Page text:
Bacchus and Mount Vesuvius, Pompeii, House of the Centenary IX 8, 6 peristyle. Mann, inv. 112286 © Ministero per i Beni e le Attività Culturali – Museo Archeologico Nazionale di Napoli




Cai Guo-Qiang at the foot of Mount Versuvius making gunpowder tests with the Naples-based firework company, Pompeii, 2018



Since the 19th century, the progress of pyrotechnics has allowed fireworks to continue to evolve, by adding different metal powders to obtain new color effects, from gray-black powder to the present. Today’s firework shows that illuminate the night sky are not only New Year’s celebrations around the world, but also sporting events and popular entertainment activities that signify celebrations. In the past, the main purpose of setting off fireworks was not entertainment, but rather related to religious ceremonies, the sacred symbol of propaganda doctrine. Cai Guo-Qiang's splendid fireworks and fierce burning correspond to this prosperous and dreamlike city, with full respect and sentiments. In repeated blasts, the thousand years of erotic pleasure and the dark human nature of Naples have been unveiled. This complex emotional charm further highlights the contrast and tension in the explosion. Cai Guo-Qiang’s public execution of gunpowder painting work is not just a performance, but also a rigorous expectation "to connect the audience and the artist, so that they can experience the uncertainty and anxiety caused by the ignition of the fuse/gunpowder lead, and the unpredictable unexpected results.” This blasting of works in the Colosseum at the Pompeii site is already an incredible event, entering the explosive field of humanity and animality, and returning to the origin of Western art. Cai Guo-Qiang said: "In Pompeii, what we deal with is the "explosive device", let the gunpowder be itself." This is the reason why we feel strongly the vitality and power of his work when we see the collections and his creations in the museum.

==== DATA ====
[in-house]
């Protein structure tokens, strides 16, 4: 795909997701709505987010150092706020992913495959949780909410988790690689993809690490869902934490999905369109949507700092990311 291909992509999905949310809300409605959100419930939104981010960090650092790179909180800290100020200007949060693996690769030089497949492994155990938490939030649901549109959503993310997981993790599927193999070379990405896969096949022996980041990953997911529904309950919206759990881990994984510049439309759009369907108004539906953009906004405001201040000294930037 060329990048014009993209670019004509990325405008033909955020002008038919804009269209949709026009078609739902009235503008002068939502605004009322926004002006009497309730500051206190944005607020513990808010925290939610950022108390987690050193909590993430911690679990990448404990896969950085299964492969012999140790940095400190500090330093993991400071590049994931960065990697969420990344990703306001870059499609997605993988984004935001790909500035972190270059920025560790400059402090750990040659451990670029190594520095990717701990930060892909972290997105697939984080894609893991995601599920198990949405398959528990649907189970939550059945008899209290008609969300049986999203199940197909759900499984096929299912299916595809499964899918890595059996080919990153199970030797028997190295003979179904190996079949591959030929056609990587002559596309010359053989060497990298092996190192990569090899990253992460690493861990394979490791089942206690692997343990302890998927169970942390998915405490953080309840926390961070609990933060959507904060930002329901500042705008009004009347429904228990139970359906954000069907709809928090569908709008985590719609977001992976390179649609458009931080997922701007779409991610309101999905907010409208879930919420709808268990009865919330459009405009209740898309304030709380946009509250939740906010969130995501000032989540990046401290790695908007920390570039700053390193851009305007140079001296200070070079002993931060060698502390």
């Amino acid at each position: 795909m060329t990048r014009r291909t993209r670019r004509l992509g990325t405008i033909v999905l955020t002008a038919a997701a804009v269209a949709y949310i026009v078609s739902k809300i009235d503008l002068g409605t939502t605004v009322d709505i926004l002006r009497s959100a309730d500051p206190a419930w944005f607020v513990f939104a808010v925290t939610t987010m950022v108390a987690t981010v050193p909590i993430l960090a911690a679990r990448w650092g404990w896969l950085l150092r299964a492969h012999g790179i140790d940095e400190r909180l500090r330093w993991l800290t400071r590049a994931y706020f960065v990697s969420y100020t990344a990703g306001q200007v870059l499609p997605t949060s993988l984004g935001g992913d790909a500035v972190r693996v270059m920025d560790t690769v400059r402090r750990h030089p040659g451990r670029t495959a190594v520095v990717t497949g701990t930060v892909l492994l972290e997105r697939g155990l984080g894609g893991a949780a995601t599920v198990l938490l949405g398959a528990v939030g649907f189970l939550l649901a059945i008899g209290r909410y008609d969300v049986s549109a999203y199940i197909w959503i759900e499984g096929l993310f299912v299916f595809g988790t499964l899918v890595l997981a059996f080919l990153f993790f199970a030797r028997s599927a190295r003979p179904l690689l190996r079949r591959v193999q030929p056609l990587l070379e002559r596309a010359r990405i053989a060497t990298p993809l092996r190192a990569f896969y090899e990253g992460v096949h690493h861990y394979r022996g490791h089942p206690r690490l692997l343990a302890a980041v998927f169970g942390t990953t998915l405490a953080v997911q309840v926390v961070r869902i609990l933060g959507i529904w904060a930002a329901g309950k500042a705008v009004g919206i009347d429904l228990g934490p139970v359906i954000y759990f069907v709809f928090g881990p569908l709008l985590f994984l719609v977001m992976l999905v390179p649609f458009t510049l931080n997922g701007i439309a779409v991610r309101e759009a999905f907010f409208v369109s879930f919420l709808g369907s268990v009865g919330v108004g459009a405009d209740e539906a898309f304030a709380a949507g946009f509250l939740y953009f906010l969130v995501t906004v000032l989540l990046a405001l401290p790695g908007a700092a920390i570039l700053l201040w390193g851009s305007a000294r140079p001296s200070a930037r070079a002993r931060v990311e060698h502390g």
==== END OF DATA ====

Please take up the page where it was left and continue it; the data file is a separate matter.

Cai Guo-Qiang, Creation of In the Volcano: Cai Guo-Qiang and Pompeii, 2019, 15:52, Video documentation, Directed by Shanshan Xia; produces by 33 Studio




Cai Guo-Qiang, Creation of In the Volcano: Cai Guo-Qiang and Pompeii, 2019, 15:52, Video documentation, Directed by Shanshan Xia; produces by 33 Studio




Cai Guo-Qiang, Explosion Studio, 2019, Realized at the Amphitheatre of Pompeii, February 21, 3:00 pm, Gunpowder, canvas, silk, plaster, marble, dry fresco, glass, terracotta, wooden boat [Ephemeral]



The exhibition In the Volcano: Cai Guo-Qiang and Pompeii is a continuation of Cai Guo-Qiang's personal journey in Western art history. An artist from the East in the 21st century, with a unique technique of explosive blasting with gunpowder, makes dialogue with the essence of Western art, and explores the various possibilities of today's art. In the past 30 years, Cai Guo-Qiang has taken his gunpowder works to 24 countries and more than 40 cities around the world; he held nearly 70 solo exhibitions. His works have been collected by 57 domestic and overseas art museums and important institutions, such as the Guggenheim Museum in New York, Metropolitan Museum, Paris Pompidou, London Tate Collection etc..